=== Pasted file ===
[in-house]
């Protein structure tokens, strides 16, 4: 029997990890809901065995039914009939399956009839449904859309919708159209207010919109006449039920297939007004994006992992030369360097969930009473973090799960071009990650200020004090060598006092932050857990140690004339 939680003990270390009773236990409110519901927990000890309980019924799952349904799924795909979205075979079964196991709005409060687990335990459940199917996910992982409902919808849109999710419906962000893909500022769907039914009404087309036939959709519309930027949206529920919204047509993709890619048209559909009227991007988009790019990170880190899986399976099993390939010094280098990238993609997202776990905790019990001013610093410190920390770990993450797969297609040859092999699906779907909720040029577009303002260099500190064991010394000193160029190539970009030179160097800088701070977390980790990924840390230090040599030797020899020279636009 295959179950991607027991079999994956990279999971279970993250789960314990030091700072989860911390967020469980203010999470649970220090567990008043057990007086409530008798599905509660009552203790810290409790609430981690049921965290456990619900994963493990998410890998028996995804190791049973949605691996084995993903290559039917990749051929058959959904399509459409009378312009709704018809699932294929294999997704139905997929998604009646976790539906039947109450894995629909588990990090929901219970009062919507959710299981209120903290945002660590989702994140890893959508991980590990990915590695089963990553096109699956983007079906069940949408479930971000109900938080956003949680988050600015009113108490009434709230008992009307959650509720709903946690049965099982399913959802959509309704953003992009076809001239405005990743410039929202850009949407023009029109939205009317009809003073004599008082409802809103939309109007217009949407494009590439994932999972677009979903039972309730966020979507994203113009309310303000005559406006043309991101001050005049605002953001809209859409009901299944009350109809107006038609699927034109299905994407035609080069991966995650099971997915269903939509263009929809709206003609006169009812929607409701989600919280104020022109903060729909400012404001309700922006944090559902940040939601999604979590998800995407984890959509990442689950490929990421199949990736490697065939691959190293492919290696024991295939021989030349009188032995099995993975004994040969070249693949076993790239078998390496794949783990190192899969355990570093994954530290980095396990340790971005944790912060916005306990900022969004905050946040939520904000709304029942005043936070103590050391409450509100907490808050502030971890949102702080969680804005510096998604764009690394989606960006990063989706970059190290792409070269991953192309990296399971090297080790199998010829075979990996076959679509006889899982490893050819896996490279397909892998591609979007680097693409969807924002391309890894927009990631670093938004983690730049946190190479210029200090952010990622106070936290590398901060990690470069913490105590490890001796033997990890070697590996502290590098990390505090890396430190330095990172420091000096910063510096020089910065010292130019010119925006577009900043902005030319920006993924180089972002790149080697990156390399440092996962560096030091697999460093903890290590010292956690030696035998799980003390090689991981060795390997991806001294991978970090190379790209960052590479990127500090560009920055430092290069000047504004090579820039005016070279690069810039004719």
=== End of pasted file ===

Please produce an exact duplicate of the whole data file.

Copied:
[in-house]
């Protein structure tokens, strides 16, 4: 029997990890809901065995039914009939399956009839449904859309919708159209207010919109006449039920297939007004994006992992030369360097969930009473973090799960071009990650200020004090060598006092932050857990140690004339 939680003990270390009773236990409110519901927990000890309980019924799952349904799924795909979205075979079964196991709005409060687990335990459940199917996910992982409902919808849109999710419906962000893909500022769907039914009404087309036939959709519309930027949206529920919204047509993709890619048209559909009227991007988009790019990170880190899986399976099993390939010094280098990238993609997202776990905790019990001013610093410190920390770990993450797969297609040859092999699906779907909720040029577009303002260099500190064991010394000193160029190539970009030179160097800088701070977390980790990924840390230090040599030797020899020279636009 295959179950991607027991079999994956990279999971279970993250789960314990030091700072989860911390967020469980203010999470649970220090567990008043057990007086409530008798599905509660009552203790810290409790609430981690049921965290456990619900994963493990998410890998028996995804190791049973949605691996084995993903290559039917990749051929058959959904399509459409009378312009709704018809699932294929294999997704139905997929998604009646976790539906039947109450894995629909588990990090929901219970009062919507959710299981209120903290945002660590989702994140890893959508991980590990990915590695089963990553096109699956983007079906069940949408479930971000109900938080956003949680988050600015009113108490009434709230008992009307959650509720709903946690049965099982399913959802959509309704953003992009076809001239405005990743410039929202850009949407023009029109939205009317009809003073004599008082409802809103939309109007217009949407494009590439994932999972677009979903039972309730966020979507994203113009309310303000005559406006043309991101001050005049605002953001809209859409009901299944009350109809107006038609699927034109299905994407035609080069991966995650099971997915269903939509263009929809709206003609006169009812929607409701989600919280104020022109903060729909400012404001309700922006944090559902940040939601999604979590998800995407984890959509990442689950490929990421199949990736490697065939691959190293492919290696024991295939021989030349009188032995099995993975004994040969070249693949076993790239078998390496794949783990190192899969355990570093994954530290980095396990340790971005944790912060916005306990900022969004905050946040939520904000709304029942005043936070103590050391409450509100907490808050502030971890949102702080969680804005510096998604764009690394989606960006990063989706970059190290792409070269991953192309990296399971090297080790199998010829075979990996076959679509006889899982490893050819896996490279397909892998591609979007680097693409969807924002391309890894927009990631670093938004983690730049946190190479210029200090952010990622106070936290590398901060990690470069913490105590490890001796033997990890070697590996502290590098990390505090890396430190330095990172420091000096910063510096020089910065010292130019010119925006577009900043902005030319920006993924180089972002790149080697990156390399440092996962560096030091697999460093903890290590010292956690030696035998799980003390090689991981060795390997991806001294991978970090190379790209960052590479990127500090560009920055430092290069000047504004090579820039005016070279690069810039004719």